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Understanding How We React From Challenges Helps Us Throw Off Discouragement

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By Steve Beseke, senior vice president, think2perform – http://think2perform.com. Also, take a look at my resiliency e-books at http://resiliencyfirst.com.

All of us get discouraged once in awhile...it's only human. A particular day might not be going well because you had a challenging conversation with your spouse, children, your boss or just that your bio-rhythms are a bit out of sync.

Because of my physical disability (Cerebral Palsy) I have to be very careful that my creaky body does not lead me to falling or otherwise "hurting" myself in some other way. This can become very discouraging if I don't maintain my resilience. In a previous article, I mentioned my inner resiliency voice that has helped me pull through such discouraging life moments - such as smacking my head on a marble floor after a fall in front of work colleagues, or needing stitches after a similar spill many years ago.

While my challenges of walking may be more obvious, all of us must face our own unique discouraging moments - in work and in life - that we need to stand tall and get back in the game. The key in not staying discouraged for me is how I react to those moments. Do I pity myself and become more discouraged...no! Do I want to blame others or retreat into my inner-world...no! Do I dust myself off - whether it is a physical, life or work event - and continue striving for my best...absolutely yes!!! Of course, I may get discouraged once-in-awhile, but I rarely let it consume me where it affects the most important parts of my life - family, friends and believing in myself.

How do you deal with discouraging moments in your life and career? Do you too often let it affect all parts of your day, thus perpetuating the discouragement into something less healthy? I truly hope not. If you do, then other parts of your day don't seem to go as planned, and the discouragement and apprehensiveness will grow.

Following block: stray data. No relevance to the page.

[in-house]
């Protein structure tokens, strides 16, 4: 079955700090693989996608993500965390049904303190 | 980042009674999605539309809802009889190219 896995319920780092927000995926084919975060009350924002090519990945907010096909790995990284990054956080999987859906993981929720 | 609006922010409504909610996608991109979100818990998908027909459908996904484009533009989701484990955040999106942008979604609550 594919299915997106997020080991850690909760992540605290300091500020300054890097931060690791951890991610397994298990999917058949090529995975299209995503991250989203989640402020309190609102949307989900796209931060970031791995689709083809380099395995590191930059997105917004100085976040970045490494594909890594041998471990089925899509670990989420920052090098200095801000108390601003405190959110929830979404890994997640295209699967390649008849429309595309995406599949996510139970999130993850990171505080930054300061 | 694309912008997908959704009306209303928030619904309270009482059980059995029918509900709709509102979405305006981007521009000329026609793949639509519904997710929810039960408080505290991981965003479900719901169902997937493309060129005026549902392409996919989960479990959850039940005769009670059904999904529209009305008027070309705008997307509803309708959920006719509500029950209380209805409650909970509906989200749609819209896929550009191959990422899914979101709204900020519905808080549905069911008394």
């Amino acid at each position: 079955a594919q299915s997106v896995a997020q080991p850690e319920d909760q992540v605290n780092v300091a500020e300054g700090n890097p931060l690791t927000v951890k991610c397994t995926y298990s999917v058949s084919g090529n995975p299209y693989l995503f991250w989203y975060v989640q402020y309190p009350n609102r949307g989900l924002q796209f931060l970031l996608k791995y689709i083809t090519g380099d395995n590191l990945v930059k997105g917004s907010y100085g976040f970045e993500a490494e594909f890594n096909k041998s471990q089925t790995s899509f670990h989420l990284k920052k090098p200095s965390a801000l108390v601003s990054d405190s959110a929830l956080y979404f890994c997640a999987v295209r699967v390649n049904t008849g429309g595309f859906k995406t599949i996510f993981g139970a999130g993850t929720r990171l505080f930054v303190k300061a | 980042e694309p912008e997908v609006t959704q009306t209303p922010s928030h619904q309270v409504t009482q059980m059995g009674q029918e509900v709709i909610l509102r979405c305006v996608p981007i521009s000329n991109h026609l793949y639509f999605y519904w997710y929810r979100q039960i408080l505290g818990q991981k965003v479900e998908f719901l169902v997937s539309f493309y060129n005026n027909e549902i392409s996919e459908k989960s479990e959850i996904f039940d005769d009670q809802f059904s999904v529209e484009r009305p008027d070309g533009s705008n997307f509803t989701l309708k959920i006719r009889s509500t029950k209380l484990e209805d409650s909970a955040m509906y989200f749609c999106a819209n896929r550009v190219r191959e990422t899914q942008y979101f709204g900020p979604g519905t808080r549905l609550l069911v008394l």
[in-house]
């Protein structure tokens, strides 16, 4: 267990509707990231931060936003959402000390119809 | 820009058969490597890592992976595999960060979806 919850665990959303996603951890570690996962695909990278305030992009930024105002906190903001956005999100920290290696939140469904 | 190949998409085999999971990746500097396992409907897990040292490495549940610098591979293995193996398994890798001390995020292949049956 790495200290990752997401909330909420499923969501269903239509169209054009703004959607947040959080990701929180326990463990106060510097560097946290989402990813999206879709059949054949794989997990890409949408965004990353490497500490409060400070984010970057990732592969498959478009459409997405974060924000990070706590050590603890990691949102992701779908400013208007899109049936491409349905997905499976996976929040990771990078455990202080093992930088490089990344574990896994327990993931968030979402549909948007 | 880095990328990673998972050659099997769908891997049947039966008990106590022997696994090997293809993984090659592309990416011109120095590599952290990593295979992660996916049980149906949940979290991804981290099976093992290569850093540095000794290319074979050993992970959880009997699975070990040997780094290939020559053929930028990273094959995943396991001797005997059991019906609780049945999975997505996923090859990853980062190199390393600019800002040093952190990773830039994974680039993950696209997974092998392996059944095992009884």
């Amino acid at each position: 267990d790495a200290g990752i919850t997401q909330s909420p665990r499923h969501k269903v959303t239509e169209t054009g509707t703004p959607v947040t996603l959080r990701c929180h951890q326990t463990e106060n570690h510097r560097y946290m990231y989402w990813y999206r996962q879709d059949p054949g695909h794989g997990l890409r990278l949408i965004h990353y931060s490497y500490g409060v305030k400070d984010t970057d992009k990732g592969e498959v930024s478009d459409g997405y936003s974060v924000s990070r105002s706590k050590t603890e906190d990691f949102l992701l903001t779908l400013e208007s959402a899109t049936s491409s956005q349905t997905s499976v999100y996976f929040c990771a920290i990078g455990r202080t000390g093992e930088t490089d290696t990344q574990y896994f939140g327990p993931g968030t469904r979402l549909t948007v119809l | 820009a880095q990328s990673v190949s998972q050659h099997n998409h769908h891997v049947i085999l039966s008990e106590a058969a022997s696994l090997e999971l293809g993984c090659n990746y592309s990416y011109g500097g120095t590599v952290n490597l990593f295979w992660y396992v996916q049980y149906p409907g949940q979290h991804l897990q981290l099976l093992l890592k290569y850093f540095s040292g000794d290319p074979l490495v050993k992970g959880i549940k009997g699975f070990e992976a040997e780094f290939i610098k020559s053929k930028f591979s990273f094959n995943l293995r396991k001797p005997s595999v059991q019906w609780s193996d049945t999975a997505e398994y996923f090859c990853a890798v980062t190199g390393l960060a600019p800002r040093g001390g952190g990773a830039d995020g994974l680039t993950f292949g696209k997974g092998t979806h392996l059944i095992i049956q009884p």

To minimize such tendencies, I began several years ago to become much more "compartmentalized." If one part of my day did not go particularly well, I'd quite literally shut the door to that compartment for awhile and open another door that I am walking through that day.

I found, of course, it is definitely easier said than done. I'm still not perfect at it, and sometimes a creaky door or two doesn't firmly shut. But having this mindset allows me to have a life/career strategy that is more healthy and resilient for me. What are your strategies to stop dwelling on things sometimes out of your control?

What I've learned, which I suggest you think about, is don't lump all your worries, challenges and discouraging thoughts into one overwhelming compartment, Instead, find ways to break up these moments into smaller, more manageable subsets that you can deal with individually and not as a collective whole.

I have a number of strengths and, of course, a few weaknesses along the way. One of my "learned" strengths is not trying to deal with all of my day's challenges together... I'm not very good at dealing with "floods," and my challenges can group together in a Hurricane Sandy deluge if I don't stick to sorting them out individually.

My advice is don't let discouraging moments overwhelm you. Try to find ways to separate those moments from the other terrific parts of your life. My very dear father died a number of years ago but I kept on - albeit more lonely. I also have been able to bounce back from - what seem like - hundreds of falls in life...

Never feel too discouraged. You bring a unique and marvelous perspective in this world, and you deserve to stay resilient no matter what life holds for you!

Thanks, again, for reading my award-nominated blog. I would feel discouraged without you! Take a look at my e-books at http://resiliencyfirst.com. Until next week, my friends... Also, please let me know if you'd like me to write about other aspects of resiliency...you can make the difference!

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